Verbier Festival changes its opening night

The Verbier Festival announced earlier today that its first-night concert has changed with the Verbier Festival Orchestra replaced by the Verbier Festival Chamber Orchestra. Soloist Denis Matsuev and conductor Valery Gergiev remain at the top of the bill. Trumpeter Timur Martynov joins for the concerts too.

The change ahead of the 16th July opening night is because a ‘small number’ of VFO musicians have tested positive for Covid-19 during rehearsals. Those in contact with those who have tested positive have themselves been placed in quarantine.

On the face of it such an announcement may not necessarily seem like a massive deal – just a reduction in numbers and a change of programme. But that change of orchestra highlights the precariousness of live performance right now, and represents money spent bringing together a symphony orchestra from across the world amid challenging travel restrictions, housing them, feeding them, and testing them.

The Verbier Festival Orchestra is a training orchestra for young musicians aged between 18 and 28. The last VFO concert I saw in 2019 was Schumann’s second symphony. A mammoth band and a good one too. That the programme has had to change to something smaller-scaled (Prokofiev’s Classical Symphony) demonstrates the impact the coronavirus is still having.

The Festival said earlier on today, “The Festival’s safety protocols, developed in partnership with medical experts and approved by the Canton of Valais, have ensured that its team was prepared for the possibility of the reappearance of the Covid-19 virus. Its Protection Plan was activated to stop the spread of the virus, which led to this change to the Festival’s opening night programme.”

The 28th Verbier Festival is supported by public and private funders, including Madame Aline Foriel-Destezet, The Friends of the Verbier Festival, the Festival’s major donors, including its Chairman’s Circle, the Commune de Val de Bagnes, Loterie Romande, Canton du Valais, and its loyal Principal Sponsors, Bank Julius Baer and Neva Foundation.

Read blog posts about Verbier Festival 2019

Restrictions might be lifting on 19th July but things are from clear, according to the RPO

News that COVID restrictions will be eased across England on 19 July is undoubtedly good to hear. The bookending of this painful period symbolised by the removal of mandatory mask-wearing and greater freedom in the hospitality sector gives a sense of uplift. Renewal. Recovery.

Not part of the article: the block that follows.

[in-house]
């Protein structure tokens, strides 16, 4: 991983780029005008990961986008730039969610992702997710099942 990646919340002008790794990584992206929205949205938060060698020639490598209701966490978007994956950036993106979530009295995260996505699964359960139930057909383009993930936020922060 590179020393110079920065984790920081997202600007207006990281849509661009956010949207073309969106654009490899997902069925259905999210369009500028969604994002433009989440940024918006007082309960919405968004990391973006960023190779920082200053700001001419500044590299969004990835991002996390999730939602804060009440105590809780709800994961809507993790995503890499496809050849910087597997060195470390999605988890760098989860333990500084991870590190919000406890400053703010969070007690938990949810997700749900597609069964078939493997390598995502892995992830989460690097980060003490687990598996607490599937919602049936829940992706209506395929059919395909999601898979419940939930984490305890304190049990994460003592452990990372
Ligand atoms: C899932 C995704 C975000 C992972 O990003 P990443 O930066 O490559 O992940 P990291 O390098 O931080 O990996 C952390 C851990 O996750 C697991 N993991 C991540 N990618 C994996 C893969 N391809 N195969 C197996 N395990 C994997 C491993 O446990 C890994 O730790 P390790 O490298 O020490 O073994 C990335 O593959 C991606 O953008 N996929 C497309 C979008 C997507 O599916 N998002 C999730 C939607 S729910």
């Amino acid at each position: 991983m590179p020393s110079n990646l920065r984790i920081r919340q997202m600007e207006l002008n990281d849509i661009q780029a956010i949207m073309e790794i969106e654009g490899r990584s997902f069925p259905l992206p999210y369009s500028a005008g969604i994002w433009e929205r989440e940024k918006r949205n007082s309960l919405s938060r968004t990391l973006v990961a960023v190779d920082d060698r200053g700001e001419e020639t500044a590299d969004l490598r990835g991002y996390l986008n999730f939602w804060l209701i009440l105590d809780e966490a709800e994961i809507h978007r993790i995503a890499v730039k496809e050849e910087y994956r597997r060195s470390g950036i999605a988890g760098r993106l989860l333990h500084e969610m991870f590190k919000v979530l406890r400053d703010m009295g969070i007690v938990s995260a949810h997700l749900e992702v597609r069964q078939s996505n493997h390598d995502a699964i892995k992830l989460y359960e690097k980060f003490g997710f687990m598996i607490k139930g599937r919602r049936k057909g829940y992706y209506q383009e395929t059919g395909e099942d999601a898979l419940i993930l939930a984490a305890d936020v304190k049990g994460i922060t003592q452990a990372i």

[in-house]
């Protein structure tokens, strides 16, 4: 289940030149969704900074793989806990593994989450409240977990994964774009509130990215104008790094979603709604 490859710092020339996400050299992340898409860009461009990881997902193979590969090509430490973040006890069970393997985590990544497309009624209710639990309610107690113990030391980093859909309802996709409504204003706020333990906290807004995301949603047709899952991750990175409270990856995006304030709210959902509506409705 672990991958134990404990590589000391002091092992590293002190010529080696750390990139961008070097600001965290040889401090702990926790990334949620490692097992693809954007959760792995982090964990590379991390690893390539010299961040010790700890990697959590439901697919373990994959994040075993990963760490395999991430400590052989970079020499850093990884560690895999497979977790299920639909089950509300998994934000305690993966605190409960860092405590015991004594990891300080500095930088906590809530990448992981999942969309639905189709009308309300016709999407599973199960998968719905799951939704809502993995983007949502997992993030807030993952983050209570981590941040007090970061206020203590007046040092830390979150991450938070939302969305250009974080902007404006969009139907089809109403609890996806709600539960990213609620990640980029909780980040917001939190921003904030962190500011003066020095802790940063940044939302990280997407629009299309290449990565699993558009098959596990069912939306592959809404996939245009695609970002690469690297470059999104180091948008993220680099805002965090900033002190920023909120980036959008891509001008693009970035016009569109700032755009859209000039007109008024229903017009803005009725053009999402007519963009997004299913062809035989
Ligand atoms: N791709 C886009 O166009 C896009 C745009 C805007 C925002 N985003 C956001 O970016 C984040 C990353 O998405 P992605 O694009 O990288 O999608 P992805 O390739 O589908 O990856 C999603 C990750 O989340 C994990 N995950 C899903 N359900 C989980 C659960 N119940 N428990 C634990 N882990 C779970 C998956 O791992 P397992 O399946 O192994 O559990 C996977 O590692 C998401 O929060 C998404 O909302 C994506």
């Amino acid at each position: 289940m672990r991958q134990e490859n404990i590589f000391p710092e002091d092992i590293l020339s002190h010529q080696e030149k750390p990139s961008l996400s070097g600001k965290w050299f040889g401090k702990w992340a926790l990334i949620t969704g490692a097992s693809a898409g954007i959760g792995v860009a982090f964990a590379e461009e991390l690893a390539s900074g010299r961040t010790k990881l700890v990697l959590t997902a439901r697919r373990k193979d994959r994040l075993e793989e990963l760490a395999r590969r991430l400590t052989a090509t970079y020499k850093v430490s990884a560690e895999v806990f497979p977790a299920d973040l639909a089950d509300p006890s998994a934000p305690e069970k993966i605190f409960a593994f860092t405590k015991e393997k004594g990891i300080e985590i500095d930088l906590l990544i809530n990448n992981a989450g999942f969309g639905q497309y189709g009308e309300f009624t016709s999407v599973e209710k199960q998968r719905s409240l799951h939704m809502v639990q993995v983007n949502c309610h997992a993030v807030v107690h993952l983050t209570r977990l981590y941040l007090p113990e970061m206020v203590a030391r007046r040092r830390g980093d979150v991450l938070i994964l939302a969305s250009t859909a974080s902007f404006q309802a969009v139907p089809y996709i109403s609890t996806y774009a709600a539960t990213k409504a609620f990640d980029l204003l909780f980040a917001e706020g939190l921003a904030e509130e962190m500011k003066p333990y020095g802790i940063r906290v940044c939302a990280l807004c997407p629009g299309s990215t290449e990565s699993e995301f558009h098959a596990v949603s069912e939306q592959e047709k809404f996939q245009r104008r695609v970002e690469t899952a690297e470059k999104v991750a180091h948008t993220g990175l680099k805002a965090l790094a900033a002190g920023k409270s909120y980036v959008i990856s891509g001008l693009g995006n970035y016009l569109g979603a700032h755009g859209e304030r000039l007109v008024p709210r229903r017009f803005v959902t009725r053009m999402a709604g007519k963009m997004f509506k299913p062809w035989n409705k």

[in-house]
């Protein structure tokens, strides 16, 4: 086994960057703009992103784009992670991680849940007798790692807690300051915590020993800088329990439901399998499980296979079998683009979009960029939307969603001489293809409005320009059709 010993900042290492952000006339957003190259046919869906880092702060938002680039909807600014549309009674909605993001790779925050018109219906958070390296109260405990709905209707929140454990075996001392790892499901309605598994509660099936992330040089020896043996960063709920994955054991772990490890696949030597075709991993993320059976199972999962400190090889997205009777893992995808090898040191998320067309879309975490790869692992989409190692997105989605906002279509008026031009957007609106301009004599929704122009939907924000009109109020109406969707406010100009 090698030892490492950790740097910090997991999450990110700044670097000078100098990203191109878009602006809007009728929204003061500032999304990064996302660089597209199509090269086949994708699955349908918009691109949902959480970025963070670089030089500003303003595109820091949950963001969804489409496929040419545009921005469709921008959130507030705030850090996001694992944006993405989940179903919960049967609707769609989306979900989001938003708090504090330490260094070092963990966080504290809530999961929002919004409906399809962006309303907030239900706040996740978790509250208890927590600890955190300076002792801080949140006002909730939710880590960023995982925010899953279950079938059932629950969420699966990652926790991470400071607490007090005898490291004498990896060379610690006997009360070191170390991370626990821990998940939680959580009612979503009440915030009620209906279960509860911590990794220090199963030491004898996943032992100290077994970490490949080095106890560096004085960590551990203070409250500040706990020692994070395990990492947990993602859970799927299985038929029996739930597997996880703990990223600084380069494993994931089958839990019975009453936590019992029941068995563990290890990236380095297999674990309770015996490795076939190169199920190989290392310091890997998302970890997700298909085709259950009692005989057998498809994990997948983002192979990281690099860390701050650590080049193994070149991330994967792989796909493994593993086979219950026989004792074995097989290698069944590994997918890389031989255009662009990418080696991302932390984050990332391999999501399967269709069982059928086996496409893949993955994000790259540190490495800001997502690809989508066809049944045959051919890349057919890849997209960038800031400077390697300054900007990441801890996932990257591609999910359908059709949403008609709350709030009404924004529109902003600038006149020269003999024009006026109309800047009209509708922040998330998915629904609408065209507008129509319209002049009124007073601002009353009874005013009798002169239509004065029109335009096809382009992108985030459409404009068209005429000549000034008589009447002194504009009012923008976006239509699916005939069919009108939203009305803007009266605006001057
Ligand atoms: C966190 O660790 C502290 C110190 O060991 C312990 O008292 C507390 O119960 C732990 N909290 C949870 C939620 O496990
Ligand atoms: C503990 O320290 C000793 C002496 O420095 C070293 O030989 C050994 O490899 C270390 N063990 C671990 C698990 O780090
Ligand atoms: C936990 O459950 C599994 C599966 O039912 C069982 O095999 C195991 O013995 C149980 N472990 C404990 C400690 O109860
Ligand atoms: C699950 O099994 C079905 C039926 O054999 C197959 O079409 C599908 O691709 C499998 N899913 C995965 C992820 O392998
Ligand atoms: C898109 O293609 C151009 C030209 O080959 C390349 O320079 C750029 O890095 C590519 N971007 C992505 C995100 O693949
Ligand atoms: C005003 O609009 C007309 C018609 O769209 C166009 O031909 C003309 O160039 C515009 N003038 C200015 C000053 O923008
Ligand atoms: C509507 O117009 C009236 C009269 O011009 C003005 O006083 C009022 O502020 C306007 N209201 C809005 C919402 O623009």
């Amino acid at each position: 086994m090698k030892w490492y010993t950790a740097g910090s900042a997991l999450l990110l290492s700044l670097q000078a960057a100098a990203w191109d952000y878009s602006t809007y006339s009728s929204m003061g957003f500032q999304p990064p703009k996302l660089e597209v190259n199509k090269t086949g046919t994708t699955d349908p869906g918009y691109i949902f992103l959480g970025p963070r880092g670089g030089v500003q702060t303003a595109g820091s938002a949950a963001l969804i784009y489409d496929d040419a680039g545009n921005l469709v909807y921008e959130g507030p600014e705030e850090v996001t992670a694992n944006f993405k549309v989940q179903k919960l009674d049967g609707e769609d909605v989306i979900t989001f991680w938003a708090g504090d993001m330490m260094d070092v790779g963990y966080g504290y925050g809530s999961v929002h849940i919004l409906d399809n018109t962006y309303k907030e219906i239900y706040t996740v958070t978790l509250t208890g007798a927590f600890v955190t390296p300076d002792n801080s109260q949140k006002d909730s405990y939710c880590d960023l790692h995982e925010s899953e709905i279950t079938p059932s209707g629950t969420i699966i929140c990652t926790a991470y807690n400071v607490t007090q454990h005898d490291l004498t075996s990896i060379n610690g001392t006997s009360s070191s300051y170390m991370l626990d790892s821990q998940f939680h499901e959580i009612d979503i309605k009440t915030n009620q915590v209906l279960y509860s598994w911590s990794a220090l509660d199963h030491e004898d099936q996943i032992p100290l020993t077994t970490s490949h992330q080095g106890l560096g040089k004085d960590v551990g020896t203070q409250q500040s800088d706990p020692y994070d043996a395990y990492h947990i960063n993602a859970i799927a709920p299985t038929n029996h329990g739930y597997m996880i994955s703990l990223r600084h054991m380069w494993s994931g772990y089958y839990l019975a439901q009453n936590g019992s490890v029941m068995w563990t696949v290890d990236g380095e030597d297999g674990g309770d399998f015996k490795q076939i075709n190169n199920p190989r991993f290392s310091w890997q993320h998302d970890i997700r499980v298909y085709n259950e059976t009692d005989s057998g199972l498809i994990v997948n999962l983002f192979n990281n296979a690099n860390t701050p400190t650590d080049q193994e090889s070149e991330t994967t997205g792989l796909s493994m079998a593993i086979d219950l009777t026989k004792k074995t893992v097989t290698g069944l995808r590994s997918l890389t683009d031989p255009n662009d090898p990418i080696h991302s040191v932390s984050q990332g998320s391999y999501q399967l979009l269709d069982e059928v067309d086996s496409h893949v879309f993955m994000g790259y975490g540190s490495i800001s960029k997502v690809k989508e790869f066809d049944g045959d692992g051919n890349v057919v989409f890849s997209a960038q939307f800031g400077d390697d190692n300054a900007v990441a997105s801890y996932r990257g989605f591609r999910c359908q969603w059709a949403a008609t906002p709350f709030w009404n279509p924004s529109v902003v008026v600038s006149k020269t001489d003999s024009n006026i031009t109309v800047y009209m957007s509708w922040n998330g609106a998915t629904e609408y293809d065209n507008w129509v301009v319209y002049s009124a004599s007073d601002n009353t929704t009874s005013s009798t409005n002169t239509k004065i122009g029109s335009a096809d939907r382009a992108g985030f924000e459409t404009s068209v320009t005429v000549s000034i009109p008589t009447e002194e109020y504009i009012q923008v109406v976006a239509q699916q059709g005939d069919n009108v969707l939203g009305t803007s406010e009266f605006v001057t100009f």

Be wary of getting carried away however. Arriving in my (and countless other journos) inbox as soon as the Prime Minister made his announcement was this comment from James Williams, the MD of the Royal Philharmonic Orchestra:

“Whilst the Government’s announcement advising that Covid restrictions will be lifted from 19 July gives us all the sense of hope we need, to date the Government has failed to provide the performing arts with a sustainable operational roadmap that will ensure the economic viability of performances and the safety of venues, artists and audiences.

“There is an important task to be done rebuilding public confidence and providing the necessary reassurance that returning to the concert hall and the enjoyment of live performances can be done safely. This requires from Government a robust roadmap that sets out a transition from socially-distanced concerts to full-capacity events based on clear criteria, risk management protocols and meaningful, shared data from the Events Research Programme.

“Economically, venues and ensembles need full-capacity concerts, but the transition must be operationally and economically sustainable; the return to another lockdown in the autumn would be catastrophic for the sector. 

“The RPO is fully committed to playing its part in the ‘building back’ that lies ahead, including enriching lives and supporting wellbeing after numerous lockdowns. But to be viable the economic sustainability of our work depends upon audiences and performers being safe in the concert hall.”

Restrictions are not over until all parts of the economy are able to function in the way they were before the pandemic hit.

What BBC Proms concerts are on TV in 2021?

The BBC has announced which of this year’s Prom concerts will be broadcast on TV. The season starts on Friday 30 July and finishes with the Last Night of the Proms on Saturday 11 December. Twenty concerts will be broadcast across BBC One, BBC Two, and BBC Four.